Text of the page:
Often, a difficulty in the return-to-work process is a lack of amended duties. This is particularly difficult in a heavy lifting work environment. How do you make the transition from being off work and doing very little physical activity to doing 12-hour shifts handling heavy goods in a warehouse? In many instances, employees, despite being ready and willing to work, have been turned away because they are unable to fulfil their role.

Amending duties of staff with MSDs

This situation has been avoided in some workplaces when physiotherapists point out the many ways in which duties can be amended. It may require line managers to be creative in their approach to amending duties. It may also be that companies actively seek ways in which to reorganise work tasks with a view to providing viable and productive short-term options for those with health conditions. It is important for all to recognise that the priority is to keep staff in work wherever practically possible. This can significantly reduce sickness absence and add to the satisfaction experienced by all parties in the process.

We know from the Black report that around 90% of MSDs are compatible with some form of work. It is essential that all line managers are aware of this and are able to inform their employees. To help with this, there is written advice available from the Health and Safety Executive, which can be accessed by HR or line managers, on how to manage MSDs in the workplace. The benefit of having this type of advice to hand is that it is impartial and indirectly provided by a specialist and not based on the opinion of an individual. This can form part of a basic early intervention programme.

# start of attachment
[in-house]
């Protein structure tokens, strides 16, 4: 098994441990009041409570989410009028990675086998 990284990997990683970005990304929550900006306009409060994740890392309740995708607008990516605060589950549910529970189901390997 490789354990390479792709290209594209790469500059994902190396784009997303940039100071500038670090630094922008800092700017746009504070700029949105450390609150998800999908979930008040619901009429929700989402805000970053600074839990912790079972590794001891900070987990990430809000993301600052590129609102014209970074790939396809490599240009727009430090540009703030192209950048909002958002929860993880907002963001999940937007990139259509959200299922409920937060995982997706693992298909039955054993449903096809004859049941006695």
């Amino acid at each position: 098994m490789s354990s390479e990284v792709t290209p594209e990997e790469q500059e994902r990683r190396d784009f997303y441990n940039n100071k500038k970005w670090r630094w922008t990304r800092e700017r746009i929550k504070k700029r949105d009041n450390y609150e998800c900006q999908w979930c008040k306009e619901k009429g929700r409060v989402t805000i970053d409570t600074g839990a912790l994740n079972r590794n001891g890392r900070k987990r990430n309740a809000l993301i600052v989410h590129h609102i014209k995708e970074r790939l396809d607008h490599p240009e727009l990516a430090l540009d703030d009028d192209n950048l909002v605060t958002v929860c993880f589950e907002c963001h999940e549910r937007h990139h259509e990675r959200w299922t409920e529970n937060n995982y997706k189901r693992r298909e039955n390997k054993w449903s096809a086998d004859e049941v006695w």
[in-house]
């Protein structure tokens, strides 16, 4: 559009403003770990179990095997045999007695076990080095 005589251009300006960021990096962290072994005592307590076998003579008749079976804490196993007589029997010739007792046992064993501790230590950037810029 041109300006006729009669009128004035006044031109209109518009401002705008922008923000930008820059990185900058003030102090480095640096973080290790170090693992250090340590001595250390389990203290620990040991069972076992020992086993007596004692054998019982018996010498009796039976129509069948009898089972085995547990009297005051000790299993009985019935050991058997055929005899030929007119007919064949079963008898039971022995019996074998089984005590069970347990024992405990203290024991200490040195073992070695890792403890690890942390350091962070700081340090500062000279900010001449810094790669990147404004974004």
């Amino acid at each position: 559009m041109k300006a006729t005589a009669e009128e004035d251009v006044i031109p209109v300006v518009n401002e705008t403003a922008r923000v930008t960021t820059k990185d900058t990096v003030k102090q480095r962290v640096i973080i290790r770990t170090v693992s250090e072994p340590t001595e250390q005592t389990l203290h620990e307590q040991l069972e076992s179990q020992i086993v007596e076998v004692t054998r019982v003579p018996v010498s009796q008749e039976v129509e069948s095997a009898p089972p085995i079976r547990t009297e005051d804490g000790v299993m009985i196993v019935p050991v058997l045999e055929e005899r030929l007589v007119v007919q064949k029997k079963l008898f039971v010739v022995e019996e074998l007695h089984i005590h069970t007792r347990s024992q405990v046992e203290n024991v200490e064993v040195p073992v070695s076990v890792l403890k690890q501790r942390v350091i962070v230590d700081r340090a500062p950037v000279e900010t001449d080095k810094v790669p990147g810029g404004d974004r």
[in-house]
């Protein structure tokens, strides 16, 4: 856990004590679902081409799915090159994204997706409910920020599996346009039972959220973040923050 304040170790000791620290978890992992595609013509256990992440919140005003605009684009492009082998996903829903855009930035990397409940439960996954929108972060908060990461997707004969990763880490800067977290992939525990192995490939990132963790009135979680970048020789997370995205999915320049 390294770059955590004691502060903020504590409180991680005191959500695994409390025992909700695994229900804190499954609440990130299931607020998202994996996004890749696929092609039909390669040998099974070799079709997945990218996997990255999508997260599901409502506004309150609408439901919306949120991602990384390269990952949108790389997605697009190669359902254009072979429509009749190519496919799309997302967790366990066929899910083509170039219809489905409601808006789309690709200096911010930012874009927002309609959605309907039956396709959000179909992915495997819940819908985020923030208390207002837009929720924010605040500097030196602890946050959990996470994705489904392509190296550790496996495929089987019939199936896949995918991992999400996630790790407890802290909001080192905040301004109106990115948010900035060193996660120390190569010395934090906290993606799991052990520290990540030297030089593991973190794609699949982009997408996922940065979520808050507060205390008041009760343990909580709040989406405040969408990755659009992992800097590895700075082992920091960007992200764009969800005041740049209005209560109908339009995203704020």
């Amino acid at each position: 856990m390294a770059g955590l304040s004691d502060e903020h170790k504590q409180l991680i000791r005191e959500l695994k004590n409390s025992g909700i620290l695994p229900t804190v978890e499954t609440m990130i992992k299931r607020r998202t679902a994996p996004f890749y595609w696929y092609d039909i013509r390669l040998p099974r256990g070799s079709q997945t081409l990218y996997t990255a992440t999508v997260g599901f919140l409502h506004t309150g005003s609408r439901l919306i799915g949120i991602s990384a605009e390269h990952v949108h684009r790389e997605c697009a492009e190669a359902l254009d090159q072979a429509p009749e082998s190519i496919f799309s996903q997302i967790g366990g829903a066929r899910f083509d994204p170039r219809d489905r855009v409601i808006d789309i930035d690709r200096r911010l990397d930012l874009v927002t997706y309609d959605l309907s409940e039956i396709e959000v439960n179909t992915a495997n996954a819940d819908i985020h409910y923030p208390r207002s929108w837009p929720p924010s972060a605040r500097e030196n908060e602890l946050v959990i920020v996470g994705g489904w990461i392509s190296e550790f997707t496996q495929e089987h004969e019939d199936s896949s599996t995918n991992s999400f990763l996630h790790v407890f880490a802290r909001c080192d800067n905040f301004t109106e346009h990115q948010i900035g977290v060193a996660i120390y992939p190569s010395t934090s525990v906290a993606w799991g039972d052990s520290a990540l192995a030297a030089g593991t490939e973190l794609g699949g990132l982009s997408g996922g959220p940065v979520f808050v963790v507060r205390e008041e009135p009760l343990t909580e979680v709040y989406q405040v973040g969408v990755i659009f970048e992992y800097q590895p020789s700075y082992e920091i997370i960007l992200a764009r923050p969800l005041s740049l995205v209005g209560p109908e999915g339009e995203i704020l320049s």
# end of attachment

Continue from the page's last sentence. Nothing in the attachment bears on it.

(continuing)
Where further recovery is not forthcoming, it is appropriate that the employee is encouraged to seek more specialist advice with the support of their employers. There will always be a percentage of employees for whom further intervention will be inevitable, but for many, the correct advice early on in the process will give them the reassurance that work in general is not harmful and can be a very positive factor in recovering from an MSD. These employers also have the benefit of encouraging self-reliance and reducing the need for the intervention of a health professional (as advocated by Johnson et al (2013)).

At all stages of the return-to-work process, the views of the employee should be taken into consideration. Gross et al (2006) encourage us to ask questions of the employee, to find out any concerns, fears or expectations about the worker’s injury, their pain, future recovery and return to work. A graded return to work, including amended or light duties can then be discussed, taking into account the worker’s concerns. As such, the return to work becomes a collaborative process and is much more likely to be effective than one that is dictated and inflexible.